The estimated amount of gas
in the hydrate accumulations of the world greatly exceeds the volume
of known conventional gas reserves. However, the role that gas hydrates
will play in contributing to the world’s energy requirements will depend
ultimately on the availability of sufficient gas hydrate resources and
the “cost” to extract them. Yet considerable uncertainty and disagreement
prevails concerning the world’s gas hydrate resources.
Gas hydrates occur in sedimentary
deposits under conditions of pressure and temperature present in permafrost
regions and beneath the sea in outer continental margins. The combined
information from Arctic gas-hydrate studies shows that, in permafrost
regions, gas hydrates may exist at subsurface depths ranging from about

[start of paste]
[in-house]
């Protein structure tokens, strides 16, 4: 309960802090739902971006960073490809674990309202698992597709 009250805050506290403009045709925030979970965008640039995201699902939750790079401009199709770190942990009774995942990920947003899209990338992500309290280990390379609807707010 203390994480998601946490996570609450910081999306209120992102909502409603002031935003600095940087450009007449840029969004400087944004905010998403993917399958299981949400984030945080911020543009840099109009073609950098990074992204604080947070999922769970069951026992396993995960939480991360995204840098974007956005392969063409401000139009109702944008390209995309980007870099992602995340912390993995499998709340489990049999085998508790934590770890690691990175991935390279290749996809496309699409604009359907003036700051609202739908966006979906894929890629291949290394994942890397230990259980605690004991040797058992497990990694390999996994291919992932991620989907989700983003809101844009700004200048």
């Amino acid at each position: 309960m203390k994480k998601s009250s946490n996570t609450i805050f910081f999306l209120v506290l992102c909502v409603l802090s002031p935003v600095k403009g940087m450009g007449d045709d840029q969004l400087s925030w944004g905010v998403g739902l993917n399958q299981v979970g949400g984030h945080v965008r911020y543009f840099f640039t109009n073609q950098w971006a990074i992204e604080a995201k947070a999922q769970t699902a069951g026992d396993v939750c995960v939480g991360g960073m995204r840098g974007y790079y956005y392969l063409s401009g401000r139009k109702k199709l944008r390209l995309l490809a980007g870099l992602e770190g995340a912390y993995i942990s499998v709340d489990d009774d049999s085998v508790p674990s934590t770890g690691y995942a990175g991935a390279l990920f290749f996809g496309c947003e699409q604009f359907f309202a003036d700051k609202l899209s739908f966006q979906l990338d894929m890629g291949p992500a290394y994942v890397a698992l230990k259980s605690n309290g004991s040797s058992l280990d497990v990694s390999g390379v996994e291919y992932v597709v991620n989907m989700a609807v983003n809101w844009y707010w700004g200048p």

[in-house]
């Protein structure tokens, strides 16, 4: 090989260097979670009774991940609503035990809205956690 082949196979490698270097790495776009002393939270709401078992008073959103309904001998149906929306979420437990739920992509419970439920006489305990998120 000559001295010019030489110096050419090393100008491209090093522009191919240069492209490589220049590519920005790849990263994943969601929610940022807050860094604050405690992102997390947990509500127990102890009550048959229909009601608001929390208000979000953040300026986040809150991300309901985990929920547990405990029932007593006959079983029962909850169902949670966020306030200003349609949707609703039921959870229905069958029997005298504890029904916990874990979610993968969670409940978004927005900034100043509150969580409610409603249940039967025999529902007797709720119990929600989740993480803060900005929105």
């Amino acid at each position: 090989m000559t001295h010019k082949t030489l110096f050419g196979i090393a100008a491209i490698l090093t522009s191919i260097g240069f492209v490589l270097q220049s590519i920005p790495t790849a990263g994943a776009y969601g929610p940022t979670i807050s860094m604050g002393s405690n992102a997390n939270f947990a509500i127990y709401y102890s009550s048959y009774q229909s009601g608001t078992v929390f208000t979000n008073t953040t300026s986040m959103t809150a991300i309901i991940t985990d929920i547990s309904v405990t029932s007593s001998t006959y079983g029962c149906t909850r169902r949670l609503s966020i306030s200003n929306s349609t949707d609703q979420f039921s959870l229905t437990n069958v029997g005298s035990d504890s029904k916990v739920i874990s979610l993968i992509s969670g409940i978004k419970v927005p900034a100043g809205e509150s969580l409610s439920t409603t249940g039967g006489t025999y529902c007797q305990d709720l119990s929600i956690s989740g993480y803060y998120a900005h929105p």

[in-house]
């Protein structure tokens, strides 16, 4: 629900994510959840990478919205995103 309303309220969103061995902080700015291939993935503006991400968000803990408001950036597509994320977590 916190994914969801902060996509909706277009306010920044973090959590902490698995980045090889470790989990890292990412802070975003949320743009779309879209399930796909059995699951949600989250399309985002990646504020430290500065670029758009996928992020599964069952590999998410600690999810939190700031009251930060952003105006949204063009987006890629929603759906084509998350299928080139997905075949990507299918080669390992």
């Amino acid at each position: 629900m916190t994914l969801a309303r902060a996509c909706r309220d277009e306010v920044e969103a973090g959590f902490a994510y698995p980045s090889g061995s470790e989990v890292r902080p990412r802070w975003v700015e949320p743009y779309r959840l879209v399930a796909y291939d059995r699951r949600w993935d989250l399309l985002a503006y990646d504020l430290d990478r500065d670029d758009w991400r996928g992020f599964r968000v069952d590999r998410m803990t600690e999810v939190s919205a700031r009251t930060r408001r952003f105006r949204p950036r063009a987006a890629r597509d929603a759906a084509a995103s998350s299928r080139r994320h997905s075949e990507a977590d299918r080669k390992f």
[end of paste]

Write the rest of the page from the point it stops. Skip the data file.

130 to 2,000 m. The presence of gas hydrates in offshore continental
margins has been inferred mainly from anomalous seismic reflectors known
as bottom-simulating reflectors, that have been mapped at depths below
the sea floor ranging from about 100 to 1,100 m. Current estimates
of the amount of gas in the world’s marine and permafrost gas hydrate
accumulations are in rough accord at about 20,000 trillion cubic meters.
Gas hydrate as an energy
commodity is often grouped with other unconventional hydrocarbon resources.
In most cases, the evolution of a non-producible unconventional resource
to a producible energy resource has relied on significant capital investment
and technology development. To evaluate the energy resource potential
of gas hydrates, will also require the support of sustained research
and development programs.
Despite the fact that relatively
little is known about the ultimate resource potential of natural gas
hydrates, it is certain that gas hydrates are a vast storehouse of natural
gas and significant technical challenges need to be met before this
enormous resource can be considered an economically producible reserve.